This just in: You can't have it all!

Ontario's social programs lose out to tax cut commitments--report
March 26, 2003

TORONTO--Ontario will not be able to afford tax cuts and even a token commitment to revitalizing public services in the next fiscal year, even with higher-than-expected revenues for 2002-3 and a windfall from the Health Care Accord, says a new study by the Canadian Centre for Policy Alternatives.

The report, Coming home to roost: Ontario pre-budget update, part of the Ontario Alternative Budget 2003, demonstrates that when revenue growth and political commitments are taken into consideration, the Ontario government is left with roughly $2 billion both to cover $2.1 billion worth of tax cuts and to address massive unmet funding needs in areas like water quality, public infrastructure, housing, child care and social assistance.

According to author Hugh Mackenzie, "It comes down to the same choice. Tax cuts -- this time more tightly targeted to high-income individuals and corporations than ever -- or public services."

Provincial spending on public services has been declining steadily as a share of our economy since 1992-3, when it hit its recession peak of 17.1%. By the time of the election of the Harris Government in 1995, the share had already dropped to 15.1%, the 25-year long-term average in Ontario. In the election year of 1999-2000, the year of the first budget surplus, the share had dropped to 12.9%. And since the budget was balanced, the share has dropped still further, to 11.8%.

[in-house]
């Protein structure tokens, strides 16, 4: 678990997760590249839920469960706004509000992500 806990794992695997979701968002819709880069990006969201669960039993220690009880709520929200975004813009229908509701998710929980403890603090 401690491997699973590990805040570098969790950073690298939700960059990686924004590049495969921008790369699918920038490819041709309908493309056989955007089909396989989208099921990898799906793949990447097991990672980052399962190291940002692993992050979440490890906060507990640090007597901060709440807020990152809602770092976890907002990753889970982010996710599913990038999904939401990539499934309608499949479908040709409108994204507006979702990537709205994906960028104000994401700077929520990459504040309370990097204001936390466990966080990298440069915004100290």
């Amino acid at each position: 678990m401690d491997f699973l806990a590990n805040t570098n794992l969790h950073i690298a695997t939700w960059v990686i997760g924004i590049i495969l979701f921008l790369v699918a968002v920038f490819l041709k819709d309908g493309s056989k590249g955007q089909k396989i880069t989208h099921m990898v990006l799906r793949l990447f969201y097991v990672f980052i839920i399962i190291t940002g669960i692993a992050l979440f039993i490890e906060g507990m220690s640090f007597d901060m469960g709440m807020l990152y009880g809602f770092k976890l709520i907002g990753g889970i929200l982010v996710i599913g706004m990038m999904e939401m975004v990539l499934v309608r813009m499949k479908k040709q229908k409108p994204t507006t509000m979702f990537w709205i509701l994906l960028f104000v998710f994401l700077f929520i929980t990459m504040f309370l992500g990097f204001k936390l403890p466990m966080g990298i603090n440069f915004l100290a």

The Ontario Alternative Budget research estimates the impact of all Ontario tax cuts, including corporate property tax cuts, employer health tax cuts and the $700 million carrying cost for borrowing to pay for tax cuts, at $15.4 billion. The OAB determines that the present government's tax cut policy--with an impact of$15.4 billion in lost spending--has deliberately destroyed Ontario's revenue base and created a public services crisis in this province.

"There are critical issues facing the province - the very issues whose debate the Government is trying to avoid, by, in effect, privatizing the budget process and making the so-called budget a private PC Party campaign event," says Mackenzie.

"If the Government survives to implement a real budget for 2003-4, we can expect to see continued neglect of important areas of public services and full use of every budget trick available to the government, all put to the service of the Conservatives' ideological fixation with tax cuts," concludes Mackenzie.